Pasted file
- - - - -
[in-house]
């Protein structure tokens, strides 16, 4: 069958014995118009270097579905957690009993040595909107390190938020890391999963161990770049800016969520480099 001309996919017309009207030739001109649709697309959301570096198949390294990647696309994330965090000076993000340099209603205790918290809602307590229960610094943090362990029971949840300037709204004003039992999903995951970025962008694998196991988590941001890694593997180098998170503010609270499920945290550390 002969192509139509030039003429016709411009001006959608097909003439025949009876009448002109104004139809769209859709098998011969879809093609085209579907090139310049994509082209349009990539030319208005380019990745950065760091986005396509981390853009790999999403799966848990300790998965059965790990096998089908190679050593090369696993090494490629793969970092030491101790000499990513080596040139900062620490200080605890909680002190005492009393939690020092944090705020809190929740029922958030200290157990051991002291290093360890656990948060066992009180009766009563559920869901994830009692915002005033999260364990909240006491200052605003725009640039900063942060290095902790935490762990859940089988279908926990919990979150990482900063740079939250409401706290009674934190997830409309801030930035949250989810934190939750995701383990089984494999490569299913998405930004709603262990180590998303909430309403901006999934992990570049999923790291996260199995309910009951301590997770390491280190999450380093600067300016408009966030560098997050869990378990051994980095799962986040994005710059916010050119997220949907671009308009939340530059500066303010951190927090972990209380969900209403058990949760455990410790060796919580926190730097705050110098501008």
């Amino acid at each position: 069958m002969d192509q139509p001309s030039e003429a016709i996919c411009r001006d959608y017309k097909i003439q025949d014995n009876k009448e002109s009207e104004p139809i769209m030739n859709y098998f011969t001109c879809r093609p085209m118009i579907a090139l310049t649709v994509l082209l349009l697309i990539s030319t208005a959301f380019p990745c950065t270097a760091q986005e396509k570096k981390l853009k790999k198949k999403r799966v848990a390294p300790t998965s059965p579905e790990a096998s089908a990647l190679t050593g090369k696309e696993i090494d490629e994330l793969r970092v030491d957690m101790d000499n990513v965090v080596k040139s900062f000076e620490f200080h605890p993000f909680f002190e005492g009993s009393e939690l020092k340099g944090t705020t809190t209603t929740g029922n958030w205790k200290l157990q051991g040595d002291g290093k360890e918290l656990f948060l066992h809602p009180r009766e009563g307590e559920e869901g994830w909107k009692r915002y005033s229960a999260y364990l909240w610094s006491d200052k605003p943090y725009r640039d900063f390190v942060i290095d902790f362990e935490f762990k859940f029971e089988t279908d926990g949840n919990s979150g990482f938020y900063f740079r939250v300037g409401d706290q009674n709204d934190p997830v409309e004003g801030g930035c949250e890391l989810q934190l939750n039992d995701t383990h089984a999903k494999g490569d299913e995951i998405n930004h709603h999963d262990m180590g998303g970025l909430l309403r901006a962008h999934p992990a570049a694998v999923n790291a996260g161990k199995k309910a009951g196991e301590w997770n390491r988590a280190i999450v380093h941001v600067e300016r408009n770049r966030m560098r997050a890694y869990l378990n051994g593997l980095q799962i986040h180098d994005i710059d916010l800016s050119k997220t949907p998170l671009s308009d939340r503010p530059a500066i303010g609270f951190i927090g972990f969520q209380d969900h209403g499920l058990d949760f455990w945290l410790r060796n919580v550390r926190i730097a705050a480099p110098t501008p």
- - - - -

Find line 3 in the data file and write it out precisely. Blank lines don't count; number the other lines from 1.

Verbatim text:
């Amino acid at each position: 069958m002969d192509q139509p001309s030039e003429a016709i996919c411009r001006d959608y017309k097909i003439q025949d014995n009876k009448e002109s009207e104004p139809i769209m030739n859709y098998f011969t001109c879809r093609p085209m118009i579907a090139l310049t649709v994509l082209l349009l697309i990539s030319t208005a959301f380019p990745c950065t270097a760091q986005e396509k570096k981390l853009k790999k198949k999403r799966v848990a390294p300790t998965s059965p579905e790990a096998s089908a990647l190679t050593g090369k696309e696993i090494d490629e994330l793969r970092v030491d957690m101790d000499n990513v965090v080596k040139s900062f000076e620490f200080h605890p993000f909680f002190e005492g009993s009393e939690l020092k340099g944090t705020t809190t209603t929740g029922n958030w205790k200290l157990q051991g040595d002291g290093k360890e918290l656990f948060l066992h809602p009180r009766e009563g307590e559920e869901g994830w909107k009692r915002y005033s229960a999260y364990l909240w610094s006491d200052k605003p943090y725009r640039d900063f390190v942060i290095d902790f362990e935490f762990k859940f029971e089988t279908d926990g949840n919990s979150g990482f938020y900063f740079r939250v300037g409401d706290q009674n709204d934190p997830v409309e004003g801030g930035c949250e890391l989810q934190l939750n039992d995701t383990h089984a999903k494999g490569d299913e995951i998405n930004h709603h999963d262990m180590g998303g970025l909430l309403r901006a962008h999934p992990a570049a694998v999923n790291a996260g161990k199995k309910a009951g196991e301590w997770n390491r988590a280190i999450v380093h941001v600067e300016r408009n770049r966030m560098r997050a890694y869990l378990n051994g593997l980095q799962i986040h180098d994005i710059d916010l800016s050119k997220t949907p998170l671009s308009d939340r503010p530059a500066i303010g609270f951190i927090g972990f969520q209380d969900h209403g499920l058990d949760f455990w945290l410790r060796n919580v550390r926190i730097a705050a480099p110098t501008p």